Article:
Department of Local Infrastructure Development and Agricultural Roads-Nepal
Project: Rural Access Programme (RAP), Nepal
Nepal suffers from acute poverty, with one-third living below the poverty line. Limited access to roads is a primary cause. The Department for International Development (UKAid) assists the Department of Local Infrastructure Development and Agricultural Roads on RAP, a programme aimed at reducing poverty through road building. The RAP ethos is that access does not stop at road building and complementary socio-economic interventions are an essential part of the programme. RAPâ€™s approach is labour based, environmentally friendly and participatory.
The RAP design phase began in 2000, with RAP1 implementation in 2002. This suffered from the conflict in Nepal, poor funding methods and management unable to react to difficult circumstances. With the cessation of conflict, changes to the funding mechanism and management in 2006, work progressed well. At completion in June 2008 RAP1 had successfully built 357 km of district roads and 276 km of feeder roads. RAP2 followed and aims to build 365 km of district roads. UK Aid provided Â£36 million for RAP1 and is funding Â£17 million for RAP2.
The main Consultant, WSPimc (UK) with Helvetas (Switzerland) and GEOCE (Nepal) manages RAP. Since 2006, the programme has been pre-financed through the Consultant. This innovative financing mechanism has allowed for quick and secure payments to workers, and ensures progress. WSPimc employ supervision consultants and NGOs who play a vital role in facilitating socio-economic and technical aspects of construction.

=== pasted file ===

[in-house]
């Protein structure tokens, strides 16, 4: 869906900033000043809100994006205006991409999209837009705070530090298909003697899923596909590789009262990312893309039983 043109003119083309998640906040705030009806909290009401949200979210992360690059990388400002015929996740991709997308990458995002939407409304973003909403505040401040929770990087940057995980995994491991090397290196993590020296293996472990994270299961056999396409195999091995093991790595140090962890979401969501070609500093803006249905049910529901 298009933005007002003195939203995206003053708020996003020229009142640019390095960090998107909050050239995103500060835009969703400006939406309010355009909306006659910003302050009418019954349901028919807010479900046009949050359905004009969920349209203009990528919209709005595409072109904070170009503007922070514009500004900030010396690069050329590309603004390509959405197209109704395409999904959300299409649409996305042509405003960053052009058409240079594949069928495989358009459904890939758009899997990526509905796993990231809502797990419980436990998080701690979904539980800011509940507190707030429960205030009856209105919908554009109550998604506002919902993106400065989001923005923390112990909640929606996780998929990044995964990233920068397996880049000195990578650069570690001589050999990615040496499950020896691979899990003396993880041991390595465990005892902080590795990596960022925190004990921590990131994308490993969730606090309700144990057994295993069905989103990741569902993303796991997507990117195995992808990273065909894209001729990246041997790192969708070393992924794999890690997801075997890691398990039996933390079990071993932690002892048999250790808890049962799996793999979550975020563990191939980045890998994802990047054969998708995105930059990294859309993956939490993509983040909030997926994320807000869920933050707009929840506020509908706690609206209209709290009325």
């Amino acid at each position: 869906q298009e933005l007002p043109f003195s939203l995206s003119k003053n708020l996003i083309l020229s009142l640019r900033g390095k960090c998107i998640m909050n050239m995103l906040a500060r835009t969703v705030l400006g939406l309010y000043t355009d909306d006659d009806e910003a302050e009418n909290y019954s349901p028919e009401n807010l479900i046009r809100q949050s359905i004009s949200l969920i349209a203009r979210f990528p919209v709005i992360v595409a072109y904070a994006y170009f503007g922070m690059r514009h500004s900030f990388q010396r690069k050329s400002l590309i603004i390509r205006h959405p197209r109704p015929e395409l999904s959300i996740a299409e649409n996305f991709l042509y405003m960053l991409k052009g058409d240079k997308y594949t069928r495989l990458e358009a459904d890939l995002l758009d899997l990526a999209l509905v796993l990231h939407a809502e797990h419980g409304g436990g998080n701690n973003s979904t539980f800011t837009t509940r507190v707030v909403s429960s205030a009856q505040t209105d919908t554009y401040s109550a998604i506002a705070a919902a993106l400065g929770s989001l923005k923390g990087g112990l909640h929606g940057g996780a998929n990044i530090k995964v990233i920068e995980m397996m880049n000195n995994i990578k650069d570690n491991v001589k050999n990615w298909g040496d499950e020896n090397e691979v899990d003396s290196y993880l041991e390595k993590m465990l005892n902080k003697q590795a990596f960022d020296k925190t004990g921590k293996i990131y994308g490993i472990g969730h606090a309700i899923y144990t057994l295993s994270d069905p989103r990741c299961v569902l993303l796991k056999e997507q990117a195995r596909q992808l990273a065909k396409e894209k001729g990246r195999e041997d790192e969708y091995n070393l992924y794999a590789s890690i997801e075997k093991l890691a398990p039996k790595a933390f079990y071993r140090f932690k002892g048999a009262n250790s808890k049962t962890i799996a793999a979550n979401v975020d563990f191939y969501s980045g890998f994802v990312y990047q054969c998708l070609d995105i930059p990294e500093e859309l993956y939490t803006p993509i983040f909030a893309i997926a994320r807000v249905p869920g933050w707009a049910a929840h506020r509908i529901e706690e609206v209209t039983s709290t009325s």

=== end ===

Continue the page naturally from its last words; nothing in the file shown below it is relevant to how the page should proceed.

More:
Almost 47,000 workers, in road building groups of 20 men and women, have been employed from the poorest and most disadvantaged, mostly living within 90 minutes walk from the works. Wages are paid for group tasks completed, and distributed equally among men and women. Training is provided on construction and safety skills, and also demand driven topics for income generating activities. This not only provides an immediate benefit through employment, but also the opportunity of future development and leaving the poverty trap after completion of the project.
The impact RAP road building has exceeded expectations. Among many other impacts, RAP is generating 13.4 million labour days with average income of NRs. 200 ($2.85), in addition free immunisations increased by 34%, school enrolment increased from 75% to 92%, labour migration fell by 5%, basic commodities prices fell by up to 46%, moneylender debt reduced by 73%, formal credit flow increased by 45%, and two-thirds of workers embarked on new income generating activities. The workers savings and credit schemes amount to NRs 162 million ($2.2 million), changing attitudes to saving.
RAP has provided or contributed to four major policy documents which Government has adopted and instituted nationally. Further contributions are being made other manuals and guidelines.
What makes RAP such an excellent example of road building is that it takes the construction one step further; improving livelihoods by increasing accessibility, community awareness, basic skills, and also hope of a better future. RAP supplements the road construction effort with wide scale complementary activities and training, setting it apart from most other road construction projects in developing countries.
Project Explanation (Lobbying and Advocacy Category) The Rural Access Programme (RAP) is designed to promote road transport infrastructure as a means of improving the livelihoods and economic development of the poorest in 7 out of 75 districts in Nepal. The reputation of RAP has allowed it to influence major national policies, including the Governmentâ€™s 3-year plan. The programme is essentially by the people for the people, with innovative and secure financial and technical management systems that could be replicated given the will and courage of government and donor organisations that has been shown with RAP.